In a piece called “Networked Listening” published at Real Life, communications scholar Eric Harvey examines how the rise of internet radio and music streaming services have made the experience of listening to music more private and solitary. Whereas traditional radio facilitated the construction of an “imagined community,” services like Pandora and Spotify facilitate the construction of the private self, with tastes and preferences carefully monitored and monetized by the services provider. Here’s an excerpt from the piece:
Surveillance theorist Mark Andrejevic, adopting a term from 16th century Britain for the fencing off of common land to turn it into private property, dubs this the “digital enclosure movement.” Within these enclosures, the value of digital music is no longer so much in its potential exchange value (let alone its aesthetic value) as it is in the fact that using it creates data about listener habits and the music itself.
This is not where new listening technologies were once expected to lead. In the mid-1980s, the Walkman brought private listening rituals into public life. “What surprised people when they saw the Walkman for the first time in their cities,” wrote critical theorist Shuhei Hosokawa in 1984, “was the evident fact that they could know whether the Walkman user was listening to something, but not what he was listening to. Something was there, but it did not appear: it was secret.” Hosokawa refers to this phenomenon as “secret theatre,” a public performance framed through a technology of mobile privacy. Two decades later Michael Bull discussed the iPod in a similar fashion: “For the first time in history the majority of citizens in Western culture possess the technology to create their own private mobile auditory world wherever they go.” It was a reversal of how broadcast radio signals brought some of the noisiness of public life into the private realm of the home. The Walkman and iPod allowed individuals to recast public space as a private domain.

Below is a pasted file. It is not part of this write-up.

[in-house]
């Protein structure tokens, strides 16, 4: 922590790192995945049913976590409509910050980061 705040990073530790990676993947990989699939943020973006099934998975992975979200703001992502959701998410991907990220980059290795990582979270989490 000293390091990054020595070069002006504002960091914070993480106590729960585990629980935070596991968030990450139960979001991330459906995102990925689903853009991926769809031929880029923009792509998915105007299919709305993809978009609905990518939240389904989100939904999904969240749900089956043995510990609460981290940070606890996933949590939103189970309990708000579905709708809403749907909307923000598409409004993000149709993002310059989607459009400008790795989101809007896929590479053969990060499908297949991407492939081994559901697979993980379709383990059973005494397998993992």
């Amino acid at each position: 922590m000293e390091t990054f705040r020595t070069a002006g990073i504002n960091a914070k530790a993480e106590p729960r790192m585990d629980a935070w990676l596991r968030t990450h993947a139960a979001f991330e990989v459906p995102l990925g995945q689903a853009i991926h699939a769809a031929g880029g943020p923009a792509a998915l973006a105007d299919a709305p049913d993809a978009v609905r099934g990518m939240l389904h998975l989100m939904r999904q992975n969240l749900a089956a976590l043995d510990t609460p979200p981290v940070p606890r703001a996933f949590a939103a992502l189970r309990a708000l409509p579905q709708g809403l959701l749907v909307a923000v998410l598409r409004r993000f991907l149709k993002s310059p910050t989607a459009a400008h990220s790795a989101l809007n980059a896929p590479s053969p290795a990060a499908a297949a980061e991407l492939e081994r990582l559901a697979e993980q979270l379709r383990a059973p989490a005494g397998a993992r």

This reached an apotheosis of sorts in expensive noise-cancelling headphones developed by companies like Bose. These features turns headphones into private soundscaping devices for what researcher Mack Hagood calls “the mobile rational actor of the neoliberal market: the business traveler.” Ads for Bose QuietComfort headphones suggest that the business traveler can create an ad hoc oasis of personal space amid the noise of cultural difference in, say, an airport.
Noise-cancelling headphones become a symbol for the assertion of individualized solutions to broader social issues, and the privatization of public spaces and resources. They signal the logical end point of using listening technology to unilaterally shape a sense of privacy. Noise-cancelling headphones evoke the dispiriting spectacle of what might be considered the ultimate neoliberal music event: the “silent disco,” where public interactions matter only to the degree that they can be enjoyed privately.
Image: Apple CEO Tim Cook with Bono and The Edge of U2. Via Yahoo News.